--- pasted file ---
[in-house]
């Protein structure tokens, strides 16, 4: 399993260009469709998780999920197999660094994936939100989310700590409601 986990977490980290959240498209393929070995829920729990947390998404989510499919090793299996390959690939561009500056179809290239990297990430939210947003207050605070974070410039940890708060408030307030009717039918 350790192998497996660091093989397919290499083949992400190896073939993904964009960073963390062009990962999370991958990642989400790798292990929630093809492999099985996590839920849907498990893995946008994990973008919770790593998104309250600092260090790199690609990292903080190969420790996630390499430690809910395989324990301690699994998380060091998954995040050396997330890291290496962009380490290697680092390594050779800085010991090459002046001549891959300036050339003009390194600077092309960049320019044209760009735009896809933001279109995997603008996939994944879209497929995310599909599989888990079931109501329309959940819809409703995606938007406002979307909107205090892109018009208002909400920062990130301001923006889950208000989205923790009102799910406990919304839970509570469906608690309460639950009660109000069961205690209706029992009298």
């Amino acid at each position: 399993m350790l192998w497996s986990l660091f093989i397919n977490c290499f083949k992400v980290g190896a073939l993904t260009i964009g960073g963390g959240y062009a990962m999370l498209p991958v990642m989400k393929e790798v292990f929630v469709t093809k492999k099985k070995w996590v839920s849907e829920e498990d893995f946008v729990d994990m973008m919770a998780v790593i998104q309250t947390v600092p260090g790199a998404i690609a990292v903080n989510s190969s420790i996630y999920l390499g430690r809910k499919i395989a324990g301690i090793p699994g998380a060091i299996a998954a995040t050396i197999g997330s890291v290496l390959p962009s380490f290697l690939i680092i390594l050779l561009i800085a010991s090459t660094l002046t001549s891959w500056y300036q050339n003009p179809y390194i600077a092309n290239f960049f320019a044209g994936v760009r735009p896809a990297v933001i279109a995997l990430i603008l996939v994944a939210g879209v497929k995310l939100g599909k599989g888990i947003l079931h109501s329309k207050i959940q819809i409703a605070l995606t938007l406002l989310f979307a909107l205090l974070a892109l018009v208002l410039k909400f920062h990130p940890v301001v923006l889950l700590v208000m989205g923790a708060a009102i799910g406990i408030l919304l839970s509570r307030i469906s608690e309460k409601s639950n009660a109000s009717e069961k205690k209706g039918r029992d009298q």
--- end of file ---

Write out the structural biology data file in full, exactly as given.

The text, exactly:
[in-house]
């Protein structure tokens, strides 16, 4: 399993260009469709998780999920197999660094994936939100989310700590409601 986990977490980290959240498209393929070995829920729990947390998404989510499919090793299996390959690939561009500056179809290239990297990430939210947003207050605070974070410039940890708060408030307030009717039918 350790192998497996660091093989397919290499083949992400190896073939993904964009960073963390062009990962999370991958990642989400790798292990929630093809492999099985996590839920849907498990893995946008994990973008919770790593998104309250600092260090790199690609990292903080190969420790996630390499430690809910395989324990301690699994998380060091998954995040050396997330890291290496962009380490290697680092390594050779800085010991090459002046001549891959300036050339003009390194600077092309960049320019044209760009735009896809933001279109995997603008996939994944879209497929995310599909599989888990079931109501329309959940819809409703995606938007406002979307909107205090892109018009208002909400920062990130301001923006889950208000989205923790009102799910406990919304839970509570469906608690309460639950009660109000069961205690209706029992009298």
């Amino acid at each position: 399993m350790l192998w497996s986990l660091f093989i397919n977490c290499f083949k992400v980290g190896a073939l993904t260009i964009g960073g963390g959240y062009a990962m999370l498209p991958v990642m989400k393929e790798v292990f929630v469709t093809k492999k099985k070995w996590v839920s849907e829920e498990d893995f946008v729990d994990m973008m919770a998780v790593i998104q309250t947390v600092p260090g790199a998404i690609a990292v903080n989510s190969s420790i996630y999920l390499g430690r809910k499919i395989a324990g301690i090793p699994g998380a060091i299996a998954a995040t050396i197999g997330s890291v290496l390959p962009s380490f290697l690939i680092i390594l050779l561009i800085a010991s090459t660094l002046t001549s891959w500056y300036q050339n003009p179809y390194i600077a092309n290239f960049f320019a044209g994936v760009r735009p896809a990297v933001i279109a995997l990430i603008l996939v994944a939210g879209v497929k995310l939100g599909k599989g888990i947003l079931h109501s329309k207050i959940q819809i409703a605070l995606t938007l406002l989310f979307a909107l205090l974070a892109l018009v208002l410039k909400f920062h990130p940890v301001v923006l889950l700590v208000m989205g923790a708060a009102i799910g406990i408030l919304l839970s509570r307030i469906s608690e309460k409601s639950n009660a109000s009717e069961k205690k209706g039918r029992d009298q």